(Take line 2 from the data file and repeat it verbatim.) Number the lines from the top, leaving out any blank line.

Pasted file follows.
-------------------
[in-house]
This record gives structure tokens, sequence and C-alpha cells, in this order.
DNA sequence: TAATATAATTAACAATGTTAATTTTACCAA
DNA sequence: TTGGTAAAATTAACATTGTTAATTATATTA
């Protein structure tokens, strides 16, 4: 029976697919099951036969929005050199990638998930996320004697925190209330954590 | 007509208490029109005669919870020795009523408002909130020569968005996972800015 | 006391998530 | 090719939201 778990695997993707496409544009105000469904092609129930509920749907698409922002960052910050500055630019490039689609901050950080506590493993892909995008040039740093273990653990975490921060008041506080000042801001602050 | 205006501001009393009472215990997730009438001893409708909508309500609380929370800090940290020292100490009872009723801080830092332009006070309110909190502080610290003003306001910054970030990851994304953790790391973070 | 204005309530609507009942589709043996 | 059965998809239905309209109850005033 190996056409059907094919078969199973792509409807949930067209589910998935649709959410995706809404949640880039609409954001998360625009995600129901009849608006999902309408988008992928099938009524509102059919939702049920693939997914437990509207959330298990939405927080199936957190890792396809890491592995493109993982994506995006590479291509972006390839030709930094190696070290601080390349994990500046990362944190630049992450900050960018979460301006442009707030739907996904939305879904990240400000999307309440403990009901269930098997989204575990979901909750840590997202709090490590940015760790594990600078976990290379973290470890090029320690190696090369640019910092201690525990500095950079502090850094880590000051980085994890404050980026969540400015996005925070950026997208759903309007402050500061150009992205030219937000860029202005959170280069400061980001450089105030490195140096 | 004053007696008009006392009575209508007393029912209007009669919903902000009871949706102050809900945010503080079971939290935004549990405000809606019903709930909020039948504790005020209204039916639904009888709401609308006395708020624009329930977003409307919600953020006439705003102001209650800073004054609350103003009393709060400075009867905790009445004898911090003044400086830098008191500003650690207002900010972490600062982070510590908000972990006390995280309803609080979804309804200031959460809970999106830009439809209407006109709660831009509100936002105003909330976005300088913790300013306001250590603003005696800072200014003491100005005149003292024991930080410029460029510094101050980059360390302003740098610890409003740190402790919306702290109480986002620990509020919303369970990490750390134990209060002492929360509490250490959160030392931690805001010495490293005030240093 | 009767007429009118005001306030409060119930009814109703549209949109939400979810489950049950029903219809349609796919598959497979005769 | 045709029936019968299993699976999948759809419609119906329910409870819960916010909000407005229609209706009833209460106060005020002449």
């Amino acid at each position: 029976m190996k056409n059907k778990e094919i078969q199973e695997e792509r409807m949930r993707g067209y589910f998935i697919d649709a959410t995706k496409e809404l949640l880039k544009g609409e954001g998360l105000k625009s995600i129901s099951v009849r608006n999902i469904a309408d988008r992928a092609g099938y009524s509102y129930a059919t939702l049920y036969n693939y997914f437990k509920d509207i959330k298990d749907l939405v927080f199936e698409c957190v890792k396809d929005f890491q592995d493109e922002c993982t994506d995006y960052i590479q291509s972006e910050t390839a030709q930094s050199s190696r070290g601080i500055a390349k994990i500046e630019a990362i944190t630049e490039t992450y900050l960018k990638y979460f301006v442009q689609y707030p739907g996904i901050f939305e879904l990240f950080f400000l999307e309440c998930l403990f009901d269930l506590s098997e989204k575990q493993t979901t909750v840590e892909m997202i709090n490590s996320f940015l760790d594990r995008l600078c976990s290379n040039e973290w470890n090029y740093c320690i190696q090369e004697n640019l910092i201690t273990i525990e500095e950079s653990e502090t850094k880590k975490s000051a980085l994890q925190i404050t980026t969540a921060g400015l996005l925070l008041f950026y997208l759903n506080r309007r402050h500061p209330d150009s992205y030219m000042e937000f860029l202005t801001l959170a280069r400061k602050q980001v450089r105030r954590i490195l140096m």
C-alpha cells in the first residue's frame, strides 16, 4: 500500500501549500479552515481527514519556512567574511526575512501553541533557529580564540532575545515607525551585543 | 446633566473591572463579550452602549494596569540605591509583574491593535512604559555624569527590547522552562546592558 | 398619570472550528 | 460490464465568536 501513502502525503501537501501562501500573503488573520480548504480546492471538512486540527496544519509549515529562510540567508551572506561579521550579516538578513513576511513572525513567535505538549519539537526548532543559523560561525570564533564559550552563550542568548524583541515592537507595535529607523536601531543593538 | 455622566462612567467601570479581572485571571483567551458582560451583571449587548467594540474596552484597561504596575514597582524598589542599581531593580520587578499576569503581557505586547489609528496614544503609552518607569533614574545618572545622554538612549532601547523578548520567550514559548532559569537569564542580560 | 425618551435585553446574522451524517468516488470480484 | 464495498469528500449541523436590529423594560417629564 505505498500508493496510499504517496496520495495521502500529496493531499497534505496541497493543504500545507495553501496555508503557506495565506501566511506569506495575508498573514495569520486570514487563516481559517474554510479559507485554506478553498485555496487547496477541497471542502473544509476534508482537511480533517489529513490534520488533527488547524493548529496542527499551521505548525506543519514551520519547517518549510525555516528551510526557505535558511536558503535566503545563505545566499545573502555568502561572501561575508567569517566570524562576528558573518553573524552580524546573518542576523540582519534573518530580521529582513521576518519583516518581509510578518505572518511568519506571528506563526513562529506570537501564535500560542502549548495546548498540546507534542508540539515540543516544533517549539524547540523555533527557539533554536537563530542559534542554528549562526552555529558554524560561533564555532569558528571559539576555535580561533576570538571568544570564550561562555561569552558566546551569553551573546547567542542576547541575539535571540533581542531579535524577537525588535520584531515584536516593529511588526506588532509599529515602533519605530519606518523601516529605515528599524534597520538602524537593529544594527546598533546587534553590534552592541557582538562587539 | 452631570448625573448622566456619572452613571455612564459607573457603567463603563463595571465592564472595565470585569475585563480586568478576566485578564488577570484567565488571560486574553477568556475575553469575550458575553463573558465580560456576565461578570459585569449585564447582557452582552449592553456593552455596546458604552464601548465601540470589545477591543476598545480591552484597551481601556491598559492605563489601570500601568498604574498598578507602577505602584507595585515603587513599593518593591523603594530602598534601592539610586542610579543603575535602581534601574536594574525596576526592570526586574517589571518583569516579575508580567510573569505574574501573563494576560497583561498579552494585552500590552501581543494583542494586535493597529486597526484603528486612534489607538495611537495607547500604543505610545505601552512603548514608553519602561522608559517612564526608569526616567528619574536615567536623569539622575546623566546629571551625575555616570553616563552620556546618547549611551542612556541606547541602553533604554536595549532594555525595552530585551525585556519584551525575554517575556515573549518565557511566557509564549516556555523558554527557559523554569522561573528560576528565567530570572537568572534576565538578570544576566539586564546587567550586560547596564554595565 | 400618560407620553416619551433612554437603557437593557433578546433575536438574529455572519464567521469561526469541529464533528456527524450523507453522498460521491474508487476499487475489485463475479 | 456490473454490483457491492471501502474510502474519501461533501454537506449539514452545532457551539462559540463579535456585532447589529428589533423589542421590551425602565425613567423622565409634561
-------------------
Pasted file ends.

This record gives structure tokens, sequence and C-alpha cells, in this order.